Radka Janek: Build your own RAID Array in Fedora, using LVM.

This guide not only demonstrates the creation of a RAID5 array in Fedora, but also explains everything we need to know to master LVM.

What is LVM?

LVM stands for Logical Volume Manager, and it is the default way of partitioning storage space in Fedora. LVM provides the tools to create virtual block devices from the physical ones, and much more.

LVM has three main components:

  • Physical Volume (PV) – Physical volumes are directly associated with physical block devices.
  • Volume Group (VG) – Physical volumes can be grouped into Volume Groups.
  • Logical Volume (LV) – Logical Volumes are the end-products of this chain. LV’s use the space available in Volume groups.

Creating RAID5

We will be creating RAID5 array, but these steps are almost exactly the same for any other RAID level.

We could create RAID5 array with any number of hard drives (greater than 2.) Let’s assume that we have four for the sake of simplicity, since it’s the most common example of RAID5.

Preparing the devices

First we need four empty block devices, let’s assume that these are:

  • /dev/sdc
  • /dev/sdd
  • /dev/sde
  • /dev/sdf

(Useful command to display information about HDDs: lsblk)

We can either use whole hard drives, or create partitions and then use those. We would be creating partitions, if for example our drives were not identical.

  • Using the whole disk: In order to use the whole disk, it has to be empty – without partitions. We can achieve this in several ways, for example we could use dd to zero out blocks in question. In our example we will use gdisk:
    • $ sudo gdisk /dev/sdc -> Now we are in the gdisk interface, we can take a look at available commands with ?. We need to enter the advanced mode with x command, and then use z to “zap (destroy)” the partition table and all the data on the hard drive.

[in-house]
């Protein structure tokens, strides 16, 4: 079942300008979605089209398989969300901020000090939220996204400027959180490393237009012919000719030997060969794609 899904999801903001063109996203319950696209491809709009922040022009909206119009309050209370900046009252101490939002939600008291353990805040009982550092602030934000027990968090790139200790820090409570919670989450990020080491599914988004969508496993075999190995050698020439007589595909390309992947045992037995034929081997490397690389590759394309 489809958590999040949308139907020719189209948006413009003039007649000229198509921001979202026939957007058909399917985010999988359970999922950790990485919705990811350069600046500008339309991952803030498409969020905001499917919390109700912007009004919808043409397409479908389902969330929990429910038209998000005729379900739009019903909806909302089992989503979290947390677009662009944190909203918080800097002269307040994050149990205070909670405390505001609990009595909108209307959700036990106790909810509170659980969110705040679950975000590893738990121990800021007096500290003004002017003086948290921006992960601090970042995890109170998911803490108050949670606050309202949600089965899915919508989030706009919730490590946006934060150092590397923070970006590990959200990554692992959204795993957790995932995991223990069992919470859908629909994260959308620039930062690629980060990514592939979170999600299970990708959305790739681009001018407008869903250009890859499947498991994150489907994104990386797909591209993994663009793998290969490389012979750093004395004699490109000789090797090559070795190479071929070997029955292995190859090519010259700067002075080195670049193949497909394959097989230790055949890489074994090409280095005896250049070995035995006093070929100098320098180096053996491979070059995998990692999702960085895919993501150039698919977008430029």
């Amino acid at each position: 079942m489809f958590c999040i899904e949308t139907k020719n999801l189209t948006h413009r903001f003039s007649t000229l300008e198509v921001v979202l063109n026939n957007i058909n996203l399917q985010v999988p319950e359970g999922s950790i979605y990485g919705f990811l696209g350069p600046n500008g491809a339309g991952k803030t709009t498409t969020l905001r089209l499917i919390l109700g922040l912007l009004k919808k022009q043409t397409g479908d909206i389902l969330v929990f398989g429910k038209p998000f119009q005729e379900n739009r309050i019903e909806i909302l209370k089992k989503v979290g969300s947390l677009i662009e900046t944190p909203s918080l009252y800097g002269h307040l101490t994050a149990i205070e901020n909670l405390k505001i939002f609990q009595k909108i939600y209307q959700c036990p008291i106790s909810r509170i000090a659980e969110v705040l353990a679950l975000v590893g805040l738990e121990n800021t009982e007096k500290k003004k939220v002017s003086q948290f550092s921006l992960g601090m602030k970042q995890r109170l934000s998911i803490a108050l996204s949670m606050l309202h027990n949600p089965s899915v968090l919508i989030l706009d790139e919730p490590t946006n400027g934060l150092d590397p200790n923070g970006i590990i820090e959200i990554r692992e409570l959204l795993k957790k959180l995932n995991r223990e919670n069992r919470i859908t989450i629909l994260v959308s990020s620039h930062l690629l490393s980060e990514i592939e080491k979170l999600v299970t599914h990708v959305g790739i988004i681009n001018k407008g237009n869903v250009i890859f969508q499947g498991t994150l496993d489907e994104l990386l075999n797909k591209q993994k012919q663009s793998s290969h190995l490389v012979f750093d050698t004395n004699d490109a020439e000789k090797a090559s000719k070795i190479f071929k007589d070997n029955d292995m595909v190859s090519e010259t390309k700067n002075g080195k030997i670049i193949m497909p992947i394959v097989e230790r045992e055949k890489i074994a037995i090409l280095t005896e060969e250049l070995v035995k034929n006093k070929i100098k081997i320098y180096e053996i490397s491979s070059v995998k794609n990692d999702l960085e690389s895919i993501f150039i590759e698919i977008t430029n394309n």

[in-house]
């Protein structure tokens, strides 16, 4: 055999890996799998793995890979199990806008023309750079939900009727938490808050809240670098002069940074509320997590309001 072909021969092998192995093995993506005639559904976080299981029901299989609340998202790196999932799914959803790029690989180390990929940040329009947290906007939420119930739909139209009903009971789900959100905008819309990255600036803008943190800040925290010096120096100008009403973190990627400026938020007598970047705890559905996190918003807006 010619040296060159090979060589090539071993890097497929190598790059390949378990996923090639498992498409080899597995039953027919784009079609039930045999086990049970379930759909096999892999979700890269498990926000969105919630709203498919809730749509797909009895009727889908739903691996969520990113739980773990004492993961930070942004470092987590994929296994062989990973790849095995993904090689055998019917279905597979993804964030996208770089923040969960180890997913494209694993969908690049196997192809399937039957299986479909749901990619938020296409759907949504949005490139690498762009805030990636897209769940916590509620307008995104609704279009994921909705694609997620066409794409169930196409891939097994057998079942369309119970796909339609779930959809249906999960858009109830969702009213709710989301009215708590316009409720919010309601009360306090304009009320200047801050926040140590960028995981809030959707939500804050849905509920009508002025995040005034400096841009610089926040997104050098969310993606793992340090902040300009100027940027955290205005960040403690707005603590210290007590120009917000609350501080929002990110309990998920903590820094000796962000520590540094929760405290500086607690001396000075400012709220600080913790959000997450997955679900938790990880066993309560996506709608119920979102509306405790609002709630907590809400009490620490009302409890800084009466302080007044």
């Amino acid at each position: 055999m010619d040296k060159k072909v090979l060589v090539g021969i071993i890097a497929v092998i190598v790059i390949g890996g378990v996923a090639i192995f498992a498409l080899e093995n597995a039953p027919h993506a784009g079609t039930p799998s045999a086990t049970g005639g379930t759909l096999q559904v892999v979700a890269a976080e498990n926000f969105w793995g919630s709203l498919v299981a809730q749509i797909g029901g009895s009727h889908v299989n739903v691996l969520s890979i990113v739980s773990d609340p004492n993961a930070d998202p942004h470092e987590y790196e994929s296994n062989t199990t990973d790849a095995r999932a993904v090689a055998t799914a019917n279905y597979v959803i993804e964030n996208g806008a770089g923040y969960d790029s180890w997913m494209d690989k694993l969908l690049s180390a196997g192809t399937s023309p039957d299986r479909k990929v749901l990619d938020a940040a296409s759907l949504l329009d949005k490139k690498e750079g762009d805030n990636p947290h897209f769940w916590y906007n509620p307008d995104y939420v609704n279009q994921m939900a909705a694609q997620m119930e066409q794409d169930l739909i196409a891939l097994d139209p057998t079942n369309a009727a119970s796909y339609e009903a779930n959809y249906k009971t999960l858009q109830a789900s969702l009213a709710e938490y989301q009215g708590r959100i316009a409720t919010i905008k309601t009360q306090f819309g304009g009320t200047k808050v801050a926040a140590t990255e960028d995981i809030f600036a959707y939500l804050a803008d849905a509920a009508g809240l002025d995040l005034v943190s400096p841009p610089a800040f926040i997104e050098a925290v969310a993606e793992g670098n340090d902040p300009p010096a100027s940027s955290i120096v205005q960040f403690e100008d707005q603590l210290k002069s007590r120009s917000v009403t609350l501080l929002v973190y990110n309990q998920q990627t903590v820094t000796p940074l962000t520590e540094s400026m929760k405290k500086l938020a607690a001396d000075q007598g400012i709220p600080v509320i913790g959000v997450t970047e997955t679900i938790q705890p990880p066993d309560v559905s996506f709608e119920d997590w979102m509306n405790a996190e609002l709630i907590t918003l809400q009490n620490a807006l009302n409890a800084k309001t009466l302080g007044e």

• Repeat the above step for all the drives.
  • Using partitions: We could create LVM RAID5 with HDDs of sizes 1TB, 2TB, 3TB and maybe another 2TB, where we would create 4 partitions of the same sizes and then use those. We will have some leftover space on multiple drives, which we could then combine into a single logical volume and use it for storing data that doesn’t need to be completely secure, like in an array.
    • Create 4 partitions of the same size using a tool of of our choice, in this example we will use gdisk. Start with the smallest of the drives, and create a partition that spans over the whole drive (default options)
    • $ sudo gdisk /dev/sdc -> Use the ? command to display help, use o to create a new partition table (delete all the current partitions on the disk and start from scratch) and n to create new partitions. Follow the guided steps to create partitions of the same size. Hit w to write these changes to disk.
    • Now we will repeat the above step for the rest of the drives, where we can use the first and last sector identical to the smaller disk, to achieve exactly the same size.

Create Physical Volumes

Now that we have the hard drives ready, we can create physical volumes (PV) on all of them. We can do that with a single command:

$ sudo pvcreate /dev/sd[cdef]

The [cdef] is a list of last letters of our devices.

Create a Volume Group